From Melanie Mueller, Acting Director, Niels Bohr Library & Archives:
The following piece was written by science writer and author Jacob Berkowitz, who visited the Niels Bohr Library & Archives to continue research for his book about the 20th century American astronomer Paul W. Merrill. Merrill’s own papers are held in the Huntington Library in California where Jacob was a Dibner History of Science Fellow. As part of his research in Merrill’s papers, Jacob came across significant correspondence with William F. Meggers, whose papers are held here in the Niels Bohr Library & Archives. Jacob came here to see the 40+ letters from Merrill that appear in the papers of William Meggers, in an effort to read both sides of conversations between Merrill and Meggers that took place between 1918 and 1954.
On the Origins of "We Are Stardust"
Jacob Berkowitz, Author
Most of us are familiar with the saying, made popular by astronomer Carl Sagan, folk singer Joni Mitchell, and countless inspirational posters and billboards—We are stardust. Yet, how do we know that we’re stardust? Put another way, what’s the observational evidence that we’re made of elements forged in dying stars? Part of it is here in the Niels Bohr Library & Archives.
I became interested in the stardust origins question while writing my previous book, The Stardust Revolution, which chronicles the history of astrobiology. When it comes to the discovery of the expanding universe, we’re quick to point to astronomer Edwin Hubble’s iconic observations of galaxies having a greater and greater redshift the further away they are.
I think the observational evidence for our stardust origins was discovered by one of Edwin Hubble’s Mount Wilson Observatory colleagues, Paul Willard Merrill. Hubble provided the observational evidence for cosmic expansion, Merrill for cosmic evolution (evolution in the way biologists rather than astrophysicists use the term).
In a nutshell, the observational clincher for our stardust origins was Merrill’s 1951 detection—using a spectrogram, taken by the newly minted Palomar telescope—of the short-lived radioactive element technetium in the atmosphere of a red giant star. With a half-life of only tens of thousands to several millions of years, astrophysicists quickly surmised that the only way technetium, element 43, could be in the star is if that star were making the element, and by extension, most other elements of the Periodic Table.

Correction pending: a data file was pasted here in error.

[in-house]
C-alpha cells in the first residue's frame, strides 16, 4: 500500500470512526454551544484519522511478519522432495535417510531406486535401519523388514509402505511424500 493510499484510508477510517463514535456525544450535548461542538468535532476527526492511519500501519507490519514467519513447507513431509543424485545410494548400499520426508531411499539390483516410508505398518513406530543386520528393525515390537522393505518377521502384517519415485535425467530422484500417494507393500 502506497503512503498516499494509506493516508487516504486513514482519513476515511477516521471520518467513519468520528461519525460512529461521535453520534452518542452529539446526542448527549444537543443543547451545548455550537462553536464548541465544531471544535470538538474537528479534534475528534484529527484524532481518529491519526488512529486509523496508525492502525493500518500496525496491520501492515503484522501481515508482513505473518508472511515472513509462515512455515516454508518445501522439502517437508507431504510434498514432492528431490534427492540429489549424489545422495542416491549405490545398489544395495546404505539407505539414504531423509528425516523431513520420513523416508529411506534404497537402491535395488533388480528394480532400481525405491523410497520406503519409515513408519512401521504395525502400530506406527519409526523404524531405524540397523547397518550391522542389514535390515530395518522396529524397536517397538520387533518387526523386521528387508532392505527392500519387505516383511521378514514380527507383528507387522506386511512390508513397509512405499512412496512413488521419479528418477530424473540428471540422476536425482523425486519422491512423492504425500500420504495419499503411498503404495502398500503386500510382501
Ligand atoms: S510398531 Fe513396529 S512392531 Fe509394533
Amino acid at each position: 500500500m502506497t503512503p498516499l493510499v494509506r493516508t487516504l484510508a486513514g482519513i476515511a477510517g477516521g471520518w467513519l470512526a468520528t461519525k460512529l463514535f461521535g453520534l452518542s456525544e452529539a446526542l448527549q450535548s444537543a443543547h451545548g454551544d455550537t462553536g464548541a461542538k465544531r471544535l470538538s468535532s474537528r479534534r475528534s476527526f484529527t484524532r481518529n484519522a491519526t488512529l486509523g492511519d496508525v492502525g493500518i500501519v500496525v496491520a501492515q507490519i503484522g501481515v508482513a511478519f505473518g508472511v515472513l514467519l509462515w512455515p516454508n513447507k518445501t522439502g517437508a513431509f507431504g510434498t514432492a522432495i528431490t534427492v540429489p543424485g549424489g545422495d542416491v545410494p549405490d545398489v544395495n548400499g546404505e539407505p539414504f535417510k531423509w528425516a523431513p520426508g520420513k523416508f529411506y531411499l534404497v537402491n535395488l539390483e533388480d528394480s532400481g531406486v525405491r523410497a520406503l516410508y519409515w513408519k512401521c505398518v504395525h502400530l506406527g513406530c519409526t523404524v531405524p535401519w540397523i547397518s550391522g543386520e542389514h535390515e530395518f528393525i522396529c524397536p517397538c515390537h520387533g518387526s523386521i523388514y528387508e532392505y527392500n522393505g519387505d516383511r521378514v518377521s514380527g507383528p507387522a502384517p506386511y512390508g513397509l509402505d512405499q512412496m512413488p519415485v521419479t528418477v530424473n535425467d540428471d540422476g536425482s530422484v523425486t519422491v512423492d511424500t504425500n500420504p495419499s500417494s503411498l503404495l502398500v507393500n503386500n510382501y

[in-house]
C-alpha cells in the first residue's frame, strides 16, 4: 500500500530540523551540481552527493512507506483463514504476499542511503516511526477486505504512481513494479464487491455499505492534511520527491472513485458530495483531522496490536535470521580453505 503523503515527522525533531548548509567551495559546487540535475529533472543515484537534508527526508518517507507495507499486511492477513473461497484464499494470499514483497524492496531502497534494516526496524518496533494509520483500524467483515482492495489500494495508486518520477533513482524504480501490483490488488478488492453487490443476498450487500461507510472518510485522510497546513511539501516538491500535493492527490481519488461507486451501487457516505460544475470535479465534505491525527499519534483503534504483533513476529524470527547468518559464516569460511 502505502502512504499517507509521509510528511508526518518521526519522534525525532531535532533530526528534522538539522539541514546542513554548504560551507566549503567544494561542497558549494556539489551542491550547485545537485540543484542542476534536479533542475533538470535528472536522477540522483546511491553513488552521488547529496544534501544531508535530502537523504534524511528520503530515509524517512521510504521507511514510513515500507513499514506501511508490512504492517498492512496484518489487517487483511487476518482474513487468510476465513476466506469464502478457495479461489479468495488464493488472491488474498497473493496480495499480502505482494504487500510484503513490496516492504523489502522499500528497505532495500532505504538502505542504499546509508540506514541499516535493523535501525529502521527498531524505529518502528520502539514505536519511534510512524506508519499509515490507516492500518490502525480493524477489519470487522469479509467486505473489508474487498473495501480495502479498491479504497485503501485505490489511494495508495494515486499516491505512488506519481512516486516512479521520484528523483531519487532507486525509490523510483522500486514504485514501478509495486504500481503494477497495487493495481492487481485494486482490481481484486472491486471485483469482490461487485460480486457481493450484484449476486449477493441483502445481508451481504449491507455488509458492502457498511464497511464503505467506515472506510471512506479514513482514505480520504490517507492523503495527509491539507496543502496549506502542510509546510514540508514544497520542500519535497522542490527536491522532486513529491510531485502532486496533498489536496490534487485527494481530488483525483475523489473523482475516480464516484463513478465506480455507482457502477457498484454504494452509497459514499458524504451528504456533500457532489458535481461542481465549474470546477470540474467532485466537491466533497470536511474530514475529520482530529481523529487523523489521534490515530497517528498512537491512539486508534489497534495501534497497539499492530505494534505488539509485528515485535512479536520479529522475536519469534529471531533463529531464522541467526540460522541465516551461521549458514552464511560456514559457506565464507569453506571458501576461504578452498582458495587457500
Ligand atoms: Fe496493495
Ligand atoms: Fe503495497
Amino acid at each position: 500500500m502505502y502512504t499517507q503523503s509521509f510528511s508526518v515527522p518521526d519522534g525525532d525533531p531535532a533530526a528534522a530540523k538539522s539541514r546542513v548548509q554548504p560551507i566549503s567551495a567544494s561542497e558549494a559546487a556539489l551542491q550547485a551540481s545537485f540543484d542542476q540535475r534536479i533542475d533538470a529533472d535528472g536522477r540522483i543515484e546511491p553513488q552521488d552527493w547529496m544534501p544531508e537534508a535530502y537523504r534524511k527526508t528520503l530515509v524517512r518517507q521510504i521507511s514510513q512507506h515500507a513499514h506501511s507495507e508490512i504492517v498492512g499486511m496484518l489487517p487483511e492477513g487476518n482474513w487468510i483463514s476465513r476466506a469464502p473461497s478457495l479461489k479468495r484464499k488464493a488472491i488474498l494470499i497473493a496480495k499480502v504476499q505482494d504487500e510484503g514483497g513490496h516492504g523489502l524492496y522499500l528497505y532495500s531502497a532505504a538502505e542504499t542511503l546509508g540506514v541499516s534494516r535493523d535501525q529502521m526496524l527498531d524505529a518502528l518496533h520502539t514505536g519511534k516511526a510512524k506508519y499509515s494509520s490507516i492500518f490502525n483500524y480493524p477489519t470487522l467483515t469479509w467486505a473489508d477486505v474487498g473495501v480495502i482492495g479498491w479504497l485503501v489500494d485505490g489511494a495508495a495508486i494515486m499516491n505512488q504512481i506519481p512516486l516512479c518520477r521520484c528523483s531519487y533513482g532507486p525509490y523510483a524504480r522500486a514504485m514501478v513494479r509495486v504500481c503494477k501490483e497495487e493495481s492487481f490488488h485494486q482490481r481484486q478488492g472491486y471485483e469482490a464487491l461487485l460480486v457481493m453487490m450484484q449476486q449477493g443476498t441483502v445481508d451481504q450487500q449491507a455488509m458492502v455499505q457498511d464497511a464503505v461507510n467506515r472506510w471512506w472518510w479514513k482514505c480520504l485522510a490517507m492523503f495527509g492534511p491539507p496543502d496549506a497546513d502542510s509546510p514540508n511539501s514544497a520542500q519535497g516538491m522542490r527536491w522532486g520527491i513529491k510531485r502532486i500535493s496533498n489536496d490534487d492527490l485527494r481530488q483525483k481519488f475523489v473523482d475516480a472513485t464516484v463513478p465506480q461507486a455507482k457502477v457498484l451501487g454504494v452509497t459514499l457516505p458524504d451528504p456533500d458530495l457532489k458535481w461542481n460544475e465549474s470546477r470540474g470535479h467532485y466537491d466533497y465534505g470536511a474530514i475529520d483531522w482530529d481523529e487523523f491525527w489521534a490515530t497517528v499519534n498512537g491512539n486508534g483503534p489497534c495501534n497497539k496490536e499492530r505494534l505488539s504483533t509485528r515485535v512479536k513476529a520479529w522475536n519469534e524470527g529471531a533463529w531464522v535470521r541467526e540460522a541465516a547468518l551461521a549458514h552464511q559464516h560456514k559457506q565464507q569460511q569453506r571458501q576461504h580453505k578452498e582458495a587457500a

So how did Merrill know how to spot technetium in a star light years away? Here’s where we come to the Niels Bohr Library & Archives. It was due to research by Merrill’s one-time Bureau of Standards (now NIST) colleague William Meggers, who’d recently published a detailed description of technetium’s spectrum. Technetium was isolated and identified in 1936, the first human-made element, and thus its name, Greek for artificial. Meggers was one of the world’s leading spectroscopists, and in 1948–49 he spent months painstakingly identifying technetium’s spectral lines and atomic energy levels.
Meggers’ massive (more than 100 linear feet) and detailed collection of correspondence—including letters from his childhood and home movies—is in the AIP Niels Bohr Library & Archives. I’d read Merrill’s correspondence with Meggers in the Merrill collection at the Huntington Library in Pasadena, California. Now I wanted Meggers’ perspective. I found gems, one in particular that reaffirms the value of basic physics research.
In a May 25, 1949, letter to Jesuit Father Alois Gatterer, a spectroscopist at the Vatican Observatory, Meggers wrote:
“At present, I am making descriptions of the arc and spark spectra of artificial elements having atomic numbers 43 and 61. We now have several thousand new spectral lines with wave lengths measured to +/-0.01A [Angstroms], but it is doubtful if they ever have any practical value.”
This from the man who gave Merrill the “eyes,” so to speak, to see our stardust origins.